Range Rover Sport king of the road – on and off
- Credit: Nick Dimbleby
Motoring editor Andy Russell is wowed pushing the new Range Rover Sport to the limit.
We went from scaling summits and slithering down perilously steep, slippery hills to wading through deep streams before blasting along a runway at more than 150mph and hitting 100mph and then braking to a standstill in little more than 16 seconds... all in the same vehicle.
What better way to highlight the all-round ability of the all-new Range Rover Sport, the highly-desirable new model that really does put the Sport into Range Rover and is looking to build on the success of its lifestyle predecessor which has sold 415,000 since 2005.
This is the car that Land Rover says is the ultimate premium sports sport utility vehicle – its fastest, most agile and responsive model ever. But it's also a true Land Rover with even more off-road ability than ever before... not that many owners would dare do in their Range Rover Sport what Land Rover positively encouraged us to do at its action-packed launch.
Fitting between the full-blown Range Rover and the Evoque, it picks up styling cues from both and looks all the better for it.
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Beneath those smart lines are a new lightweight platform and first-in-class aluminium body which has cut 420kg – that's equivalent to five people – from its weight which has helped transform the way the Range Rover Sport drives.
Add to that new engines which are up to 24% more efficient and the new 'RRS' also has lower fuel consumption and emissions but you will still need a deep pocket or your own oil well to run the 510PS 5.0-litre supercharged V8 petrol flagship which is devastatingly quick for something still weighing 2.3 tonnes and sounds fantastic as you wind it up.
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Most owners will go for the 3.0-litre V6 diesel, launched in 292hp guise in the SDV6 and joined by a 258hp TDV6 version in a new entry model in January. Next year a high-performance 339PS 4.4-litre SDV8 diesel and a high-efficiency diesel hybrid model will be available to order and, due to the weight savings, possibly a four-cylinder engine.
The SDV6, which emits a purposeful growl but is near silent when cruising, has ample performance for most situations, both on and off-road, with strong, low-down urgency from little more than tickover and mid-range muscle for explosive overtaking acceleration when you kick down the slick-shifting standard eight-speed automatic transmission. With a light foot on a run you can nudge 40mpg with 33-35mpg overall.
The Range Rover Sport has a different driving character – as well as 75% unique pats – to its bigger sibling. It's more agile and dynamic thanks to suspension tweaks but even more capable off-road with the latest Terrain Response system now having an automatic setting to adapt to conditions, more ground clearance and a deeper wading depth. In keeping with its lifestyle image there are now two full-time four-wheel drive systems with the ability to switch to low-ratio gears for serious off-roading optional on the SDV6.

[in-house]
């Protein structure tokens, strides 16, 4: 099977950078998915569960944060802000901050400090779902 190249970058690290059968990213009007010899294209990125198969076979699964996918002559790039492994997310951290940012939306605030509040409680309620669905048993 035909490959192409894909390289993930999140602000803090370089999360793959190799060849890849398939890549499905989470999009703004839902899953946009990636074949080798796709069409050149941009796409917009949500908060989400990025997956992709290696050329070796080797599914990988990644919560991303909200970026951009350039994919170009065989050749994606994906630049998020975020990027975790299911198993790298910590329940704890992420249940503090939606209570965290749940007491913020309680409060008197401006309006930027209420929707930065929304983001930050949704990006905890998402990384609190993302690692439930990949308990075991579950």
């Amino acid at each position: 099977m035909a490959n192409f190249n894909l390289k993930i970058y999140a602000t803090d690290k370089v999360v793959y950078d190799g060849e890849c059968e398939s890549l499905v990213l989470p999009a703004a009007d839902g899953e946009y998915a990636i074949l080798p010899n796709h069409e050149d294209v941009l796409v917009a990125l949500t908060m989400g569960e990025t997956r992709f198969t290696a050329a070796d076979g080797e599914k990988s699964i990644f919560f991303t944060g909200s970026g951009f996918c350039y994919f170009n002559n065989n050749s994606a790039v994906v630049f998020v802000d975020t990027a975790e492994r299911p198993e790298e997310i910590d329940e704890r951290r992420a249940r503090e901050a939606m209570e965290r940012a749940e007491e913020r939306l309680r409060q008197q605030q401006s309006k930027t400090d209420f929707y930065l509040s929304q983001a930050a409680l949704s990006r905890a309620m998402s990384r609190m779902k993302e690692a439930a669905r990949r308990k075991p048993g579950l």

The Range Rover Sport handles ridiculously well given its size and bulk, more like a sports car than a 4x4 especially with optional torque vectoring which uses the brakes to reduce understeer and improve grip and, on more powerful models, dynamic mode which gives a firmer ride, tighter body control and more responsive steering and performance.
So big gains in the handling department but Range Rover Sport has not lost that luxurious ride quality with the fifth-generation air suspension, with a new intermediate height setting allowing off-road mode to be held to higher speeds, cushioning and cossetting occupants. And anything that floats over the lumps and bumps of a Land Rover Experience off-road course is not going to be troubled by pockmarked. potholed roads!
It also retains the Range Rover image and sumptuous cabin ambience with top-drawer build quality and materials – luxurious leather and elegant wood. The new, much simpler and less fussy dashboard has fewer buttons and switches with more functions controlled via the logical touchscreen display.
A longer wheelbase means better legroom in and access to the back and there's now the £1,500 option of a neatly-integrated, third row of two occasional powered seats in the boot which leave a flat floor with no loss of luggage space. The second row seats also have 100mm fore/aft movement to tailor legroom and boot capacity is 9% larger than its predecessor. You can even choose between 60/40 or 40/20/40 split-rear seats
The 3.0 SDV6 is offered in HSE, HSE Dynamic and Autobiography Dynamic trim levels with the 5.0 V8 supercharged petrol in only the top spec. The lowered-powered TDV6 will be offered only in a new entry-level SE trim at £51,440 but, rest assured, they all feature equipment and safety technology that lives up to the price tag.
I've always respected what Range Rover stands for but, despite its great heritage, image and all-round ability, have never desired one... until I drove the new Sport.